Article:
SAN DIEGO (KGTV) — SAN DIEGO (KGTV) — The first case of the omicron variant was identified in San Diego County, the County Health and Human Services Agency announced Thursday.
According to the county, the case was identified in a San Diego resident who recently traveled abroad.
The county said the patient had been vaccinated and received a booster. The individual was not hospitalized and is currently in isolation.
"The critical point is that this person was not hospitalized,” Dr. Seema Shah, the Medical Director of Epidemiology & Immunization Services for the County, said.
“We expected that the omicron variant would make its way to San Diego, and it has,” said Wilma J. Wooten, M.D., M.P.H., County public health officer. “We are continuing to monitor for the Omicron variant and will report any other cases to the public when they are identified.”
The county didn’t release where the individual traveled from or how old they are.
The county recommended the following to protect against variants:
- Get vaccinated and get a booster if you qualify. The vaccine is available at health care providers, retail pharmacies and community clinics. You can also make an appointment or find a site near you by calling (833) 422-4255 or visiting the My Turn website.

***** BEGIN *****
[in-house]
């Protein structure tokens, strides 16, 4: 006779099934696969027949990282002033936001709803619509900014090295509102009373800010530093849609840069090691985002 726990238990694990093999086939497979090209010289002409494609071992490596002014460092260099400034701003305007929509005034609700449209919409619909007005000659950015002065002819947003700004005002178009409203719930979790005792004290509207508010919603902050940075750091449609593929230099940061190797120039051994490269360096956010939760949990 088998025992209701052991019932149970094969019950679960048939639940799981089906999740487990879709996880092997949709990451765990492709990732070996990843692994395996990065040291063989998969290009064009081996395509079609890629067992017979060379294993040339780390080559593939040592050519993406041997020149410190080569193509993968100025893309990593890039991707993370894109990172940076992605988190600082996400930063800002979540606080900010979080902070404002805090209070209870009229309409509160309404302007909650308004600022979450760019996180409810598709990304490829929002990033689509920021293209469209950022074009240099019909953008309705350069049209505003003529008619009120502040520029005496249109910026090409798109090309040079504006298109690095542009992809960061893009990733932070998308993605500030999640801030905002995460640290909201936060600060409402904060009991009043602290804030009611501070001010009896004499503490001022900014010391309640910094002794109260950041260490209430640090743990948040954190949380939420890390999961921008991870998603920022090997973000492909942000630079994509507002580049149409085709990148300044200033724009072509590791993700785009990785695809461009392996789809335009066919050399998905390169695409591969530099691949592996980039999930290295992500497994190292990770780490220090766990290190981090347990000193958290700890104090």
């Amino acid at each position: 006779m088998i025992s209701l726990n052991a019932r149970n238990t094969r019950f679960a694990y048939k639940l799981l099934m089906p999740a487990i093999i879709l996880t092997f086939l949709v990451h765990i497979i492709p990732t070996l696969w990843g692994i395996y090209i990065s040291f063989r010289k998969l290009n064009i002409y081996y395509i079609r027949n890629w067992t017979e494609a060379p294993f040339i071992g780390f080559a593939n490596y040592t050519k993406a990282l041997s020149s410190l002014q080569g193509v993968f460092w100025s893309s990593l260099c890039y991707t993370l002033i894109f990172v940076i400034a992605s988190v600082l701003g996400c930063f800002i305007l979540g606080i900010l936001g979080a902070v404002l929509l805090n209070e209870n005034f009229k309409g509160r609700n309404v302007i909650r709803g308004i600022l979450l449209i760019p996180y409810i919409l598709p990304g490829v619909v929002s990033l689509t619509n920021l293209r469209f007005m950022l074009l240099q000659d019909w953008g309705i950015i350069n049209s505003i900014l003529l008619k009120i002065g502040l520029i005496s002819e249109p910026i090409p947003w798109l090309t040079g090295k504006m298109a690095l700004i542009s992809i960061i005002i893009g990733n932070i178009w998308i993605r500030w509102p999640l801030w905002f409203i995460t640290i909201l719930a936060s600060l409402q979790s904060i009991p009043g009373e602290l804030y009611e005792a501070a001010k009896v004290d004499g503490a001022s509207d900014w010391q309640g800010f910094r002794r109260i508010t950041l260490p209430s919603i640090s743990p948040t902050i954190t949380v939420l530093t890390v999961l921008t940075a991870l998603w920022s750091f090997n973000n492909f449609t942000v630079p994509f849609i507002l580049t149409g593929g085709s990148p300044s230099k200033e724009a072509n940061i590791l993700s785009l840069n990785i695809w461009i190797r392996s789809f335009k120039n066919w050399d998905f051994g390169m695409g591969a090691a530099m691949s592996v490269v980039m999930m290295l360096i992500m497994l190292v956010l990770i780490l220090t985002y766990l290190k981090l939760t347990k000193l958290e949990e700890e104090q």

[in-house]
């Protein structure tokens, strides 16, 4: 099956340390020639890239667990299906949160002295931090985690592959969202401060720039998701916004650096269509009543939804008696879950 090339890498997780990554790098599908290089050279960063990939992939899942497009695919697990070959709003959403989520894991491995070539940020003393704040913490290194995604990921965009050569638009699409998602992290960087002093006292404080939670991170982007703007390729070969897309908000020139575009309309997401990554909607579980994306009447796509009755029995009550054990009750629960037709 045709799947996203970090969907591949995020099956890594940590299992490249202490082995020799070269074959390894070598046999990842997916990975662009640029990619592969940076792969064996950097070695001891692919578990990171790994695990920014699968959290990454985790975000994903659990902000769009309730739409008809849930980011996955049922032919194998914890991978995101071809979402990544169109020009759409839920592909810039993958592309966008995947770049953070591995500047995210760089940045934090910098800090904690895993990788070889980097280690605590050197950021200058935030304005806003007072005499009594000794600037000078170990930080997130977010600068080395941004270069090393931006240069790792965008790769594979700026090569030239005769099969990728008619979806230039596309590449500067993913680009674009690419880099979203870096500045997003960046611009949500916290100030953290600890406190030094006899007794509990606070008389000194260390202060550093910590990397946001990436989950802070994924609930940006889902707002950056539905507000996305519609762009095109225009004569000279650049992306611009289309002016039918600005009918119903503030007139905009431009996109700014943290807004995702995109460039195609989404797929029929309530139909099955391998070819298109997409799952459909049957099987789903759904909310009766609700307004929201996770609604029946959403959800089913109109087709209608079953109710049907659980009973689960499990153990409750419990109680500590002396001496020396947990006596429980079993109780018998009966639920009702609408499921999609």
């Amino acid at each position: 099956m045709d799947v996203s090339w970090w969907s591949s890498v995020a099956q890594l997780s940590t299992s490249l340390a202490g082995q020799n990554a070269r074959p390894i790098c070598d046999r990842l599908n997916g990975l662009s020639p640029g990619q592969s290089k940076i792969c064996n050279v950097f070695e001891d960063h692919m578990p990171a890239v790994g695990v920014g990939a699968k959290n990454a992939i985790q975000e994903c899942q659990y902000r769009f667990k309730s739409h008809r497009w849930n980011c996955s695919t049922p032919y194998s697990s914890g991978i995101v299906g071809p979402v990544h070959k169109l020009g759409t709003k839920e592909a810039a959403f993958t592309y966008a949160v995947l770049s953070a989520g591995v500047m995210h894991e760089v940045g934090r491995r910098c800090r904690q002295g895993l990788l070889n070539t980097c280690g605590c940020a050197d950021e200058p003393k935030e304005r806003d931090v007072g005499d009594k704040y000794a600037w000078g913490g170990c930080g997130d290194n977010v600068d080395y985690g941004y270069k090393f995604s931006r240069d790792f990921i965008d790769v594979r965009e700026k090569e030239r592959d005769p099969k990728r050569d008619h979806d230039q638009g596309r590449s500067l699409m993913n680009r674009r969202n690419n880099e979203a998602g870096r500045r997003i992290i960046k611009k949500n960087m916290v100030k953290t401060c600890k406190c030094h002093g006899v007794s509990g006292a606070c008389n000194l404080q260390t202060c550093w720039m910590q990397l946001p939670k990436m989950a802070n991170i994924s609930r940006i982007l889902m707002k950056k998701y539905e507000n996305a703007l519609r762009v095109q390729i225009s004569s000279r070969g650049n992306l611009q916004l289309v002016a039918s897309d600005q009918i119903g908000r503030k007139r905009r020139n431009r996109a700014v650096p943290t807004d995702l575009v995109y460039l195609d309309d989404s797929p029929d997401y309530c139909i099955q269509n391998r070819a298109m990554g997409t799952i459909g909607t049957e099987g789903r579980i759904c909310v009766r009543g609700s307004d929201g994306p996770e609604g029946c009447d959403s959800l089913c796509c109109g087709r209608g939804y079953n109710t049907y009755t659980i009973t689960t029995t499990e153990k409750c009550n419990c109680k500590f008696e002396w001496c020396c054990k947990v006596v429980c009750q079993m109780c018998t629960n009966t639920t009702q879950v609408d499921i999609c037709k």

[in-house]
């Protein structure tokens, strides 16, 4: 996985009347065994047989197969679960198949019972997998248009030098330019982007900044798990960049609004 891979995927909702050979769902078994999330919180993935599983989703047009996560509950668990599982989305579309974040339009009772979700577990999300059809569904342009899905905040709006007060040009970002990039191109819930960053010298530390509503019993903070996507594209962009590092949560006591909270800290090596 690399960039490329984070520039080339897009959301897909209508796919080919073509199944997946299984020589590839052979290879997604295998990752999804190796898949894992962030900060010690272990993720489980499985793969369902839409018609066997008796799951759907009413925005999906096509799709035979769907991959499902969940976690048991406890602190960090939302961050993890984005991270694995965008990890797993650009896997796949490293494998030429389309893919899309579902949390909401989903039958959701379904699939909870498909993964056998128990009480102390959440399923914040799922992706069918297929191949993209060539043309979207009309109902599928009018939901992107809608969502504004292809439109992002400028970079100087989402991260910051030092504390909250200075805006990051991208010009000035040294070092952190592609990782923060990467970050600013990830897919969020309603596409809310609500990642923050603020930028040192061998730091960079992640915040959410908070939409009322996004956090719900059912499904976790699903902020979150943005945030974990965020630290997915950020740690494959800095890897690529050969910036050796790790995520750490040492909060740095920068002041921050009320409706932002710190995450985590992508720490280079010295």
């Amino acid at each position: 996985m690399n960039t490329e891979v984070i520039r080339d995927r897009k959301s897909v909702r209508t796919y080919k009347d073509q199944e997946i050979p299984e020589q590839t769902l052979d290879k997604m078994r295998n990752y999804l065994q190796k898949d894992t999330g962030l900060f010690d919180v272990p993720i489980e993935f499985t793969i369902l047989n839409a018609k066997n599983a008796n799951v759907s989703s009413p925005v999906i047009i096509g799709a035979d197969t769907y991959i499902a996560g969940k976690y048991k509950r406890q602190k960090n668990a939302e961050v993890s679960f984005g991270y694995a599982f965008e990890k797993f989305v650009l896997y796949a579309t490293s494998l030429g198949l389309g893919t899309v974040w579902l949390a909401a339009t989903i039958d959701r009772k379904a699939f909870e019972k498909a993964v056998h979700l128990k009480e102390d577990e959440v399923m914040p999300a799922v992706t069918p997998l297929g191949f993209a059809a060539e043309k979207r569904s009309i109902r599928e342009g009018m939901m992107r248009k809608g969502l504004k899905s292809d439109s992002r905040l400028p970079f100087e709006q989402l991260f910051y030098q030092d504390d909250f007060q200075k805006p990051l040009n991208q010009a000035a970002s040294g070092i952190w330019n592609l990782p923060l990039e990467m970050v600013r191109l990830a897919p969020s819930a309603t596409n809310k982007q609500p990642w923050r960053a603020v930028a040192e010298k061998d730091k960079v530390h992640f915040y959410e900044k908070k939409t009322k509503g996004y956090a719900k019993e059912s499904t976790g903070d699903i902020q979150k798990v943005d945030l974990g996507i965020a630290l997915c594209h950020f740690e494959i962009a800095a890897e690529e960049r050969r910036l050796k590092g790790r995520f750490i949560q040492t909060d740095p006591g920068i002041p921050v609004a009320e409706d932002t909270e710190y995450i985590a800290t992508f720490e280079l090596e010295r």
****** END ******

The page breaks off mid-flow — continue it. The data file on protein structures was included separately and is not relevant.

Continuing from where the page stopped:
- Wear a mask, especially in public indoor settings, regardless of vaccination status.
- Get tested if you have any symptoms, whether you’ve been vaccinated or not. You can make a free test appointment or find a walk-in test clinic at coronavirus-sd.com.
- Wash your hands frequently and stay home if you’re sick and distance yourself from others.
Shah told ABC 10News that the test sequencing was done in less than 48 hours which typically can be a two-to-three-week process.
"Given obviously there's an international emphasis on this particular variant, there are a lot of unknowns, we wanted to prioritize those individuals that traveled. We're looking at cases where there's been outbreaks,” Shah said.
"We had a pretty rapid turnaround time from when we knew of the positive to when the test was sequenced."
As the county looks deeper into this case, the advice from the medical community is more of the same.
"You're much better off getting a runny nose than ending up in the hospital. And the key to doing that is to get vaccinated,” Dr. Mark Sawyer, Pediatric Infectious Disease Specialist at Rady's Children's Hospital & UCSD, said.
A belief is held by some that omicron could be here to stay.
"If delta is any predictor, it may take over as the predominant strain. It took delta two to three months to take over in San Diego when it first showed up,” Sawyer said.
There's also hope that we can identify these omicron variants as San Diego waits to see its impact here.
"We're hoping that this is what the future of epidemiology looks like, where we get this kind of rapid results back and where able to connect the dots very quickly,” Shah said.